Lower Court and Administrative Appeals Information
The Superior Court in Maricopa County handles appeals from 23 Municipal Courts and 26 Justice of the Peace Courts. The Superior Court established a consolidated appeals calendar in 2001. That calendar has been expanded and now includes administrative appeals, in addition to all of the criminal and civil appeals from the limited jurisdiction courts. The Judge currently assigned to the appeals department is Judge Patricia Starr.
An appeal is a request to have a higher court reverse the decision of a trial court after a final judgment or other legal ruling has been entered. After the lower court judgment is entered into the record, the losing party (appellant) may file a notice of appeal, and request transcripts or other records of the trial court. The appellant files a brief with the appeals court citing legal reasons for reversing the trial court's ruling. No new evidence is admitted on appeal.
Locate the Rules for Appeal from a Municipal Court or Justice Court. (Trial Court)
Superior Court Rules of Appellate Procedures (SCRAP) and Arizona Revised Statutes.
The intent is that ALL lower court cases - civil, criminal, and civil traffic have unified rules.
- Superior Court Rules of Appellate Procedure - Civil.
- Superior Court Rules of Appellate Procedure - Criminal.
- Rules of Procedure in Civil Traffic Violation Cases.
These categories also fall under the designation of Lower Court Appeals in Superior Court.
- Special Actions
- Judicial Review of Administrative Decisions
- Writs of Habeas Corpus.
Please click on the following link - www.clerkofcourt.maricopa.gov.
Notification of assignment will be sent to you by minute entry.
No. The record that was made of your trial in the trial court will be reviewed by the Superior Court. The appeal will be based on the legal issues presented in the appellate memorandum.
- Civil Traffic - Appeals shall be without oral argument unless requested by the Superior Court or allowed by the Superior Court upon motion of either party.
- Criminal - The Superior Court at any time may order oral argument and shall do so upon the request of a party; the request must be made in the caption of the appellate memorandum.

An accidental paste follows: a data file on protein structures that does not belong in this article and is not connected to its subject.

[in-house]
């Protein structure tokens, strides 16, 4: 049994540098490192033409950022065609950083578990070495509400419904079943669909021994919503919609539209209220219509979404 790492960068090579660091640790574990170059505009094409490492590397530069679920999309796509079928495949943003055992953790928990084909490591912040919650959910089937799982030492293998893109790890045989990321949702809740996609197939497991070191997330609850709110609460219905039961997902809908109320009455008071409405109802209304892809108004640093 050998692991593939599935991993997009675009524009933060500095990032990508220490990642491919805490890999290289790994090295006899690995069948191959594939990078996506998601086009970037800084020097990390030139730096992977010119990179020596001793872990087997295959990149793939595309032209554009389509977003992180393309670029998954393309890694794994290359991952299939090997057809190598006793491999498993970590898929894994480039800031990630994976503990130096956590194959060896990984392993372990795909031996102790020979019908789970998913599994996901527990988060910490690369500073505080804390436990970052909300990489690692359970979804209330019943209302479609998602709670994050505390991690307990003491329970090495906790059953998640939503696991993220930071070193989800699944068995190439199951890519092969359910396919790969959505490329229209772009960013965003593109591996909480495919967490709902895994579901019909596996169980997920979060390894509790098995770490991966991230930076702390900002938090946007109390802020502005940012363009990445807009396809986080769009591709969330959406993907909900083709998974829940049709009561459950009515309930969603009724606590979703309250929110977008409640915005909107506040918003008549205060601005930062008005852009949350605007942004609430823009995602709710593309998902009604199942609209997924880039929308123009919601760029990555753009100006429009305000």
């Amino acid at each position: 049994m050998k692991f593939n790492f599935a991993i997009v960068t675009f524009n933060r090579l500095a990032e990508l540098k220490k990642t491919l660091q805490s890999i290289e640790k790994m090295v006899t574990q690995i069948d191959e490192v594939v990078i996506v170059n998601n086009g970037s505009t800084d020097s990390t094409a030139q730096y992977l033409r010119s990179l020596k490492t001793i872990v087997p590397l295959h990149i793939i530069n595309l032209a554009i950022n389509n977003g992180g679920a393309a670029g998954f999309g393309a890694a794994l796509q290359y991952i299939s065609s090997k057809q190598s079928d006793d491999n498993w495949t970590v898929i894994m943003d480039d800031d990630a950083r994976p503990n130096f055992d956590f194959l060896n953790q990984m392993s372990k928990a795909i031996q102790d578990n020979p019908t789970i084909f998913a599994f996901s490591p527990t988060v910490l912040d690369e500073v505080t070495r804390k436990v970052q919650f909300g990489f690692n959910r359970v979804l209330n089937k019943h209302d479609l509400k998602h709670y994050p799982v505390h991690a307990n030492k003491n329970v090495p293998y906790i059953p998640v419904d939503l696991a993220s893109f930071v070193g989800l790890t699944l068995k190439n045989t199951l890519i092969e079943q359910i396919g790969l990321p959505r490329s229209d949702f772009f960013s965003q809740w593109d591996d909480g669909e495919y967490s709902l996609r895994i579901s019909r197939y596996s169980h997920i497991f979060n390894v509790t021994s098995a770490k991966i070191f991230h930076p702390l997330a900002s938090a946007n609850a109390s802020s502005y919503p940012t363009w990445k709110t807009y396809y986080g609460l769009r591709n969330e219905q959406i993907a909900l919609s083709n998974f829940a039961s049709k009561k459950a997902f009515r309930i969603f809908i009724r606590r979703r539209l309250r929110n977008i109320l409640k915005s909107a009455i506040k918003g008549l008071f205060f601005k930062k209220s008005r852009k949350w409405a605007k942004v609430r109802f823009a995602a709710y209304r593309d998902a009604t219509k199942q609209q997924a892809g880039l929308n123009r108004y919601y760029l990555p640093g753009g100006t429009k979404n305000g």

- Civil - The Superior Court at any time may order oral argument and shall do so upon the request of a party, the request must be made in the caption of the appellate memorandum.
No. No additional evidence will be allowed unless ordered by the Superior Court.
Click on Lower Court Appeals - FlowChart
- Trial Court - The court which holds the original trial. (Municipal or Justice Court)
- Appellant - The party who appeals the trial court's decision
- Appellee - The opposing party (respondent).
- Plaintiff - The party who initiates a law suit by filing a complaint.
- Defendant - The party sued in a civil law suit - or the party charged with a crime.
- Petitioner - One who signs and or files a petition.
- Respondent - The party who is required to answer a petition for a court order or writ.
- Record - An audio or written transcript of the proceeding held in the trial court; including testimony and any evidence admitted in the record.
- Transcript - Audio record transcribed to written format.
- Memorandum - A written brief or explanation of why the trial court ruling was legally wrong.
- Trial de Novo - A form of appeal in which the Superior Court determines there is an insufficient record. The case may be remanded back to the trial court for a new trial.
- Affirm - A ruling that agrees with and confirms a trial court's decision.
- Remand - A ruling that sends the case back to trial court for further action.
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